Finally, H.790 addresses the “benefits cliff” in the Reach Up program which, again, discourages employment. The bill would do two things: double the asset limit for Reach Up recipients, and increase the “earned income disregard.” For those unschooled in the language of social services:
The asset test requires recipients to have no more than $2,000 in assets. H.790 would increase that to $5,000. According to Curtis, very few recipients actually exceed the asset limit. “Illinois eliminated its asset test last year and discovered in all the tens of thousands of cases they have only 8 were over the asset threshold.” That state had been spending far more on staff time to check up on clients’ assets than it saved by enforcing the limit.
As for the “earned income disregard,” Reach Up recipients begin to lose benefits as their incomes rise. Currently, the disregarded income is the first $200 of earnings plus 25% of earnings. Recipients lose very little in entry-level jobs, but when they make a move up the ladder they see their benefits drop. Often, the lost benefits are worth more than the additional income. That’s what you call a disincentive to work.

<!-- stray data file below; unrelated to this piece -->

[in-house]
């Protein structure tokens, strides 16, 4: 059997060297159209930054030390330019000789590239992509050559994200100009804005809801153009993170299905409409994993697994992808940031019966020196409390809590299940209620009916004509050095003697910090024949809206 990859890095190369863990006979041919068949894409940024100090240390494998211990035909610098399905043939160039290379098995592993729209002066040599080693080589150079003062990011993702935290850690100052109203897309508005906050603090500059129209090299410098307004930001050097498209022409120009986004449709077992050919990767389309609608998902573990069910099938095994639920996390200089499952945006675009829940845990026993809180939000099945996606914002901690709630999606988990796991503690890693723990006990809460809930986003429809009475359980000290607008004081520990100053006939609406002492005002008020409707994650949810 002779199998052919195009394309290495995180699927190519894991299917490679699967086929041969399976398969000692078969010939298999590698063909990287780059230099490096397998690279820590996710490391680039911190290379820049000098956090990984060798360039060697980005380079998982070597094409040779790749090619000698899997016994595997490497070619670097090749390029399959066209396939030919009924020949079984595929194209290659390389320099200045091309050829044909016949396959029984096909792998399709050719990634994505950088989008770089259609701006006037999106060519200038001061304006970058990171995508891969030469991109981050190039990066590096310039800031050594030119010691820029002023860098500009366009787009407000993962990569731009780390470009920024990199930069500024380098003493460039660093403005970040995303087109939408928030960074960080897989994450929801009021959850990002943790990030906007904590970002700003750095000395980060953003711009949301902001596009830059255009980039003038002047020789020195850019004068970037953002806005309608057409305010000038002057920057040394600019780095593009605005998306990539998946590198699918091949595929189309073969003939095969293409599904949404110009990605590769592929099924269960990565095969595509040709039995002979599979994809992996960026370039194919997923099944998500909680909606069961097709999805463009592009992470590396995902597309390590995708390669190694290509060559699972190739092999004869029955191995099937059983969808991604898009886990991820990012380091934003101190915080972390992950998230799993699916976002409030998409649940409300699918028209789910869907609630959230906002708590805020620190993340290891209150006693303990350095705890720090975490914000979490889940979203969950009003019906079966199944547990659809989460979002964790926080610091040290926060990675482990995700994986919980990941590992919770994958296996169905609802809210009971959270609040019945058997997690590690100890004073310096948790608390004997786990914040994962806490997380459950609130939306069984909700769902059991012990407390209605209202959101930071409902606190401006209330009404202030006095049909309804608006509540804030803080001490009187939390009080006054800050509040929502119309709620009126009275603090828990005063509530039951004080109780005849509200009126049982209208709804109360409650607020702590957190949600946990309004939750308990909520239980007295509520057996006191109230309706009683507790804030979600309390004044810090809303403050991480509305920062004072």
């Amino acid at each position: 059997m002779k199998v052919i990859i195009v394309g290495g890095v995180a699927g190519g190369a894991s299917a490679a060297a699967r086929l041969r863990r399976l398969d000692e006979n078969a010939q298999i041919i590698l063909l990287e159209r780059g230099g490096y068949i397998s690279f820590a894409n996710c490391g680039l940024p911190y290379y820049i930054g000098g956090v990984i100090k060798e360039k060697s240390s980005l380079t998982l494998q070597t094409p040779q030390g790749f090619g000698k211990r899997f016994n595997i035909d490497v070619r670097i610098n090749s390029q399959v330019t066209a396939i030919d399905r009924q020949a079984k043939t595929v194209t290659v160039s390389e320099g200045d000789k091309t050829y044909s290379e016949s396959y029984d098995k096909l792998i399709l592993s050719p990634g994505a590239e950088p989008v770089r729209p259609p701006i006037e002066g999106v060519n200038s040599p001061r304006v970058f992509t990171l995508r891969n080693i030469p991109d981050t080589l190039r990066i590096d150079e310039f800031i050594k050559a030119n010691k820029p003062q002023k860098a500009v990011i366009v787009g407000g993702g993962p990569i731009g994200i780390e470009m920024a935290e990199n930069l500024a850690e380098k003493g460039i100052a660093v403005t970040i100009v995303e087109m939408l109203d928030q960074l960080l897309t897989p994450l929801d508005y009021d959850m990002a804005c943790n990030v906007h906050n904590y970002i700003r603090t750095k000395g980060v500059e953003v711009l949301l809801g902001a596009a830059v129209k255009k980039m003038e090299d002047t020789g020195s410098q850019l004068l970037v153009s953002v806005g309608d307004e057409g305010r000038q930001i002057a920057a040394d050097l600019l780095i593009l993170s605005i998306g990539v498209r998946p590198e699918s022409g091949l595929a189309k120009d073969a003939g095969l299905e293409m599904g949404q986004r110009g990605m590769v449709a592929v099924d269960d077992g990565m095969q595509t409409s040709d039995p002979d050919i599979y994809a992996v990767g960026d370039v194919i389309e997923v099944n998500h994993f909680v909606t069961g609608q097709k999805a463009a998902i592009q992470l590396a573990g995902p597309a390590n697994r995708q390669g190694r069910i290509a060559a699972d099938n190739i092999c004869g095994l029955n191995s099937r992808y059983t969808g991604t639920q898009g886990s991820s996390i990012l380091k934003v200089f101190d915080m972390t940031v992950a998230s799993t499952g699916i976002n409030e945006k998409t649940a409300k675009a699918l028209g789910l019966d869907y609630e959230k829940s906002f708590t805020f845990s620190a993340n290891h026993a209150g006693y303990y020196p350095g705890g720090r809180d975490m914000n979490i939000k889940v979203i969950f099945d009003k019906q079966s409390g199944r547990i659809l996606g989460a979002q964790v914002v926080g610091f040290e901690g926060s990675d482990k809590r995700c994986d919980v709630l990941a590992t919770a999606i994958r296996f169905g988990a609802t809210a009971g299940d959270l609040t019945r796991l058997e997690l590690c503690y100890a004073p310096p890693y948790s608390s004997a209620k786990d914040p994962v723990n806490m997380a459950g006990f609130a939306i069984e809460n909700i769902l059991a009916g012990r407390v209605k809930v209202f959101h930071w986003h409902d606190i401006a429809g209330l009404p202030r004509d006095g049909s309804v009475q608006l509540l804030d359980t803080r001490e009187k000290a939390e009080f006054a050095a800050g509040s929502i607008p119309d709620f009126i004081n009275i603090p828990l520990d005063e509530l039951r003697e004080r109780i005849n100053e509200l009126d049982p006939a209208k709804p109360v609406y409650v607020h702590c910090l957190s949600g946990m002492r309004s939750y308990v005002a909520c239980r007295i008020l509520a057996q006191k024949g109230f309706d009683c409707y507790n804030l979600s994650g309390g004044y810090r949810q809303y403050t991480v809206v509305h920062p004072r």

The original H.790 would have provided a 100% disregard for the first six months, with stepdowns to 75% for three months and 50% thereafter. If the aim of Reach Up is to get people back on their feet and into career paths — and we now have lifetime caps on Reach Up benefits — the higher disregards would go a long way to helping folks permanently escape poverty.
A House committee reduced H.790; the current bill creates a disregard of $300 plus 50%, which is a significant step in the right direction.
But there’s a worm in the apple. The Committee chose to fund the bill by effectively robbing Peter to pay Paul. VPR’s Peter Hirschfeld:
The House bill raises the funds by instituting an across-the-board reduction in welfare benefits for all of the approximately 4,700 families on the program. Spread out over such a large number, the cut isn’t huge.
It would be, in fact, about $16 for the average Reach Up family. As Curtis told VPR, it “may not sound like much to some people, but for many low income families, that may be diapers and milk for the week.” Curtis and other poverty advocates are trying to find other ways to pay for the program — but given lawmakers’ extreme disinclination to add items to the budget, the advocates have an uphill battle.
Lawmakers who support the current iteration of H.790 say that recipients wouldn’t have to work much to gain back in the disregard what they’d lose in the across-the-board benefit cut. Which is easy for them to say, and harder for recipients to accomplish. Again, we’ll see whather this or any other version of H.790 makes it across the finish line.
Conclusion. These are three good ideas for improving the functionality of our social safety net without significant additional cost. As I wrote above, this is something of a test for the Democratic majority: if they can’t find the courage (and the money) to enact these rather moderate and common-sense ideas, it’s hard to be optimistic about real efforts to improve the lot of the poor and working poor.
We shall wait and see.